Sunspots: There is a weak correlation between a higher amount of sunspots and more snow, as found by Francisco Sánchez-Bayo and Ken Green. We are at the solar minimum, so I am going to cut off 2cm. 171-2 = 169cm
Volcanoes: If a large stratospheric volcano explosion occurs, Australian snowfall substantially increases for that winter. None have occurred in the last year, so our forecast won’t be affected. 169-0 = 169cm.
SST anomalies: Based on current charts, the Bight is absolutely perfect(nice and cold). ECMWF shows warm anomalies in the Tasman, which increases moisture, but reduces cold rapidly in a double edged sword scenario. Gerg has a graph for this(Tasman SSTs). I think it is in our better interests to get this moisture from the NW of Australia through MJO or other wave activity. This is improved with higher than normal SSTs north and northwest of Australia, which we don’t have. With a weaker than normal MJO and a increasingly +IOD, I think the Tasman positive SSTs are a necessary evil to inject moisture into our systems. ECMWF also forecasts a bit of a weakening of the cold SSTs in the Bight, but it should stay relatively cold, given the support of models like CFS and CanSIPS through winter. Thanks to these factors, I will add 7cm to the final tally, 169+7 = 176cm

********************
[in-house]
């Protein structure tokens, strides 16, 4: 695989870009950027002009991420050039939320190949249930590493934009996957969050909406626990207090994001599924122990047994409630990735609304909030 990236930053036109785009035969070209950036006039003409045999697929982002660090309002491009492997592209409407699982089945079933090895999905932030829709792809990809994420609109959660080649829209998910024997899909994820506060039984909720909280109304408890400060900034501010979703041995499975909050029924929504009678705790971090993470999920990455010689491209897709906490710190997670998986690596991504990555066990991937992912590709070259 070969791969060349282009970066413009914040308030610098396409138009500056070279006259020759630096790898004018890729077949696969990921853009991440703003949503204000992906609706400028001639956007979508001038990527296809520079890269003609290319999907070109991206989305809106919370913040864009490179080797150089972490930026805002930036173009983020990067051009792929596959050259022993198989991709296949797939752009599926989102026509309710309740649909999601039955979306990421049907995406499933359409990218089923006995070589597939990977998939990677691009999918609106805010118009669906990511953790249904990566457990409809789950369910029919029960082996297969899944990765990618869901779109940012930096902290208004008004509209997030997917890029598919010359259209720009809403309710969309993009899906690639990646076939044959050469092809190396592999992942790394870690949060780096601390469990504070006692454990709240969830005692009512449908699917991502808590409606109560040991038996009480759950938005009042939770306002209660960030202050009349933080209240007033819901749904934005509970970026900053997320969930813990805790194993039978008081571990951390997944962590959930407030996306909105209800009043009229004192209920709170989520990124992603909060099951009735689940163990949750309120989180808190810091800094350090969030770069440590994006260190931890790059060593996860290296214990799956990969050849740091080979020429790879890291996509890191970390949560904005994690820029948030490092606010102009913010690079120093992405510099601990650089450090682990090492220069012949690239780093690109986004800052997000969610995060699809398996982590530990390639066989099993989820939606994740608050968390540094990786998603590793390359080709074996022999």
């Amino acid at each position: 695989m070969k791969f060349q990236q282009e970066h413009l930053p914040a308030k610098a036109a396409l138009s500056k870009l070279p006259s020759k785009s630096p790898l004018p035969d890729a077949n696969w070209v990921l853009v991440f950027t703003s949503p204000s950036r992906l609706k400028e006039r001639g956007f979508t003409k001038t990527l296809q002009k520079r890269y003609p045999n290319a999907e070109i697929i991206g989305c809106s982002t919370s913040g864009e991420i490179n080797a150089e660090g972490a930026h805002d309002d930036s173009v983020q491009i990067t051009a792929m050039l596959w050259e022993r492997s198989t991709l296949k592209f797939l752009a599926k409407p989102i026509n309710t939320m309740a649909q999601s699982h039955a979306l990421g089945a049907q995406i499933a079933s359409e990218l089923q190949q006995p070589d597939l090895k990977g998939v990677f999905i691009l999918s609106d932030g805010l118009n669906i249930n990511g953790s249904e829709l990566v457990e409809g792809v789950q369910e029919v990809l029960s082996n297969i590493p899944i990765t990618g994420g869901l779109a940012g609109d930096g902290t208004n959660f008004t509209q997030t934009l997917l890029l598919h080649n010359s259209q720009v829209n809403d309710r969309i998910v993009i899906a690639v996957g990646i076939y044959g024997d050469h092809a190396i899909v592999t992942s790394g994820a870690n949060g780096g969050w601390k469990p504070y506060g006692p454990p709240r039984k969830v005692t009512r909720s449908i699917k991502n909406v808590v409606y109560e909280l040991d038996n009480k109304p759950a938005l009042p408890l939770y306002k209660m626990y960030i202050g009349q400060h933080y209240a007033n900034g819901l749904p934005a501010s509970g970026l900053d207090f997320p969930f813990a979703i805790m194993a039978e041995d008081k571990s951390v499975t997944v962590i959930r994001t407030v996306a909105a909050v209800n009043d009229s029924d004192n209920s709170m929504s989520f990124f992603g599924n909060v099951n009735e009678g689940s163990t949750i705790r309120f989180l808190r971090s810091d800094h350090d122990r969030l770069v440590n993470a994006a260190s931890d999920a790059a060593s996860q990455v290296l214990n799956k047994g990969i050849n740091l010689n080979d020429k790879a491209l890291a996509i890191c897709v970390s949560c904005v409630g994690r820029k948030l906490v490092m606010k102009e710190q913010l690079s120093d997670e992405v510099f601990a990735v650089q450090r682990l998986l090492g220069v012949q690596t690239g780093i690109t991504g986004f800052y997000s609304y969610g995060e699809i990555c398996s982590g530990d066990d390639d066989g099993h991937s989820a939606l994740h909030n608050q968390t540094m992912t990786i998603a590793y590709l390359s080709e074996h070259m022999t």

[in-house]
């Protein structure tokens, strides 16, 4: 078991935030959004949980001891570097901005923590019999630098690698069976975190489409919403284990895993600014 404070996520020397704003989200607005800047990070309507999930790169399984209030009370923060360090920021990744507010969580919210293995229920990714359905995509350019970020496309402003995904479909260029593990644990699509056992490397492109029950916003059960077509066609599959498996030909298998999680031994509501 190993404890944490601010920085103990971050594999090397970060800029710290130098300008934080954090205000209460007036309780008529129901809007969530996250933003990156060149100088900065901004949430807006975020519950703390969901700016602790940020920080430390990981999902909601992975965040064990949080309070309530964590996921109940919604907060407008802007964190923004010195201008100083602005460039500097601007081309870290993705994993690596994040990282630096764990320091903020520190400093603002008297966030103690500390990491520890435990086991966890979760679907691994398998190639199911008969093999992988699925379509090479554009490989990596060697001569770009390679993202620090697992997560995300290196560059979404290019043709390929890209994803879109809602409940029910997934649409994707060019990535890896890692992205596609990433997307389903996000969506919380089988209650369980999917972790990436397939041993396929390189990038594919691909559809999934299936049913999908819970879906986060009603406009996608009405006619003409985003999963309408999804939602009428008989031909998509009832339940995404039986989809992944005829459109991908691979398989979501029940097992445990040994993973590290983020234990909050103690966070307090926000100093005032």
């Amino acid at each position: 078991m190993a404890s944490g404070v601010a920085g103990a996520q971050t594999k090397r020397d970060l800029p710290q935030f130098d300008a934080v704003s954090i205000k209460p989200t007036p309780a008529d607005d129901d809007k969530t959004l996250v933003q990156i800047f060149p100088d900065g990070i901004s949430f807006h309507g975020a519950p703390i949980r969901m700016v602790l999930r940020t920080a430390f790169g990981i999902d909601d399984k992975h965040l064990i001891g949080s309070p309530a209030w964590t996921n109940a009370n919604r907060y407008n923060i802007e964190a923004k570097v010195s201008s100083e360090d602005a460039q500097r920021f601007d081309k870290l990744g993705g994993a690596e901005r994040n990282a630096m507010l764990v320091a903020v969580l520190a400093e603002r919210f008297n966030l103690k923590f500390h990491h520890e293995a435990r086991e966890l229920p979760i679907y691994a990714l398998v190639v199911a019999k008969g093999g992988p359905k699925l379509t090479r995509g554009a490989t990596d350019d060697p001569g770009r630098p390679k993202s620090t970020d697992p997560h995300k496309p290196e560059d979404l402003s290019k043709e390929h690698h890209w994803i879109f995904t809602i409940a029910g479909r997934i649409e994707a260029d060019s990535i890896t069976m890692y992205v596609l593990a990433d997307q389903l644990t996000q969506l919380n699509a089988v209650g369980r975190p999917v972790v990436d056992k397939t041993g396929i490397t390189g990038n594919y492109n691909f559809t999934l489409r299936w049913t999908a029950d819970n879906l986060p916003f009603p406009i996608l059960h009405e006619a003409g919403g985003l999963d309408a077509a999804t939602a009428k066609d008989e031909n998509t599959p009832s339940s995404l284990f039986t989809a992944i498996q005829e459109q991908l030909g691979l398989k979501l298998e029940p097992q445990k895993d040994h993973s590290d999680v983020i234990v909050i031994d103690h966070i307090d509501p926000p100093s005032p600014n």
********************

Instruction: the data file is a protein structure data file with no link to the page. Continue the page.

So my final maximum Spencer’s Creek Snow Depth for this year is 176cm. This number has came around from hours of analysis, tinkering and changing. The model outlook in the first section of the blog, is certainly in favour of a weaker snowfall season. The 176cm figure is just higher than the 10 Year figure from 2007-2016 of 173cm mentioned above. It is however below the current 10 year average of 186cm. Taking the recent outlier years into account, my forecast is for an average snow season.
There have been various calls for some sort of “when is the most snow going to fall” forecast. Based on the tropical signals and the Indian Ocean, I tend to think that the season will be relatively early. I am not going to talk months or specifics, I try to keep as wide of a span as possible with this matter.
I hope you enjoyed this analysis, and I will see you for a long range outlook before opening weekend.